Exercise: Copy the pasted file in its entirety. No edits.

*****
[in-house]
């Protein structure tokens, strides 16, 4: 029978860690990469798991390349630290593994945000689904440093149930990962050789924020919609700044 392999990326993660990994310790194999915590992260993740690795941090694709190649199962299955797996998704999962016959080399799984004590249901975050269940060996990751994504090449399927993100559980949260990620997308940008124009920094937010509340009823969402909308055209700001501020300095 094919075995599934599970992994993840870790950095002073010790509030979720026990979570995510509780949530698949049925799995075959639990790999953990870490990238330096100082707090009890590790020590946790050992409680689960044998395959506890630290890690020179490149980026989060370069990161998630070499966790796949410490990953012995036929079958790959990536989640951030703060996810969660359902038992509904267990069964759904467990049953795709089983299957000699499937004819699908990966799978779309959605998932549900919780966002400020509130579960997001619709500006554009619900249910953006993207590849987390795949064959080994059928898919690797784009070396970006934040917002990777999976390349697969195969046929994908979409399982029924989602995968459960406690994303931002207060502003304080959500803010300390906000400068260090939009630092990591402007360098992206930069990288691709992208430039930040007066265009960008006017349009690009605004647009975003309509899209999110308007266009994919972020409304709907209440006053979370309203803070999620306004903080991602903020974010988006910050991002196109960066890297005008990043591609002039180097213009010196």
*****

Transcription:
[in-house]
């Protein structure tokens, strides 16, 4: 029978860690990469798991390349630290593994945000689904440093149930990962050789924020919609700044 392999990326993660990994310790194999915590992260993740690795941090694709190649199962299955797996998704999962016959080399799984004590249901975050269940060996990751994504090449399927993100559980949260990620997308940008124009920094937010509340009823969402909308055209700001501020300095 094919075995599934599970992994993840870790950095002073010790509030979720026990979570995510509780949530698949049925799995075959639990790999953990870490990238330096100082707090009890590790020590946790050992409680689960044998395959506890630290890690020179490149980026989060370069990161998630070499966790796949410490990953012995036929079958790959990536989640951030703060996810969660359902038992509904267990069964759904467990049953795709089983299957000699499937004819699908990966799978779309959605998932549900919780966002400020509130579960997001619709500006554009619900249910953006993207590849987390795949064959080994059928898919690797784009070396970006934040917002990777999976390349697969195969046929994908979409399982029924989602995968459960406690994303931002207060502003304080959500803010300390906000400068260090939009630092990591402007360098992206930069990288691709992208430039930040007066265009960008006017349009690009605004647009975003309509899209999110308007266009994919972020409304709907209440006053979370309203803070999620306004903080991602903020974010988006910050991002196109960066890297005008990043591609002039180097213009010196």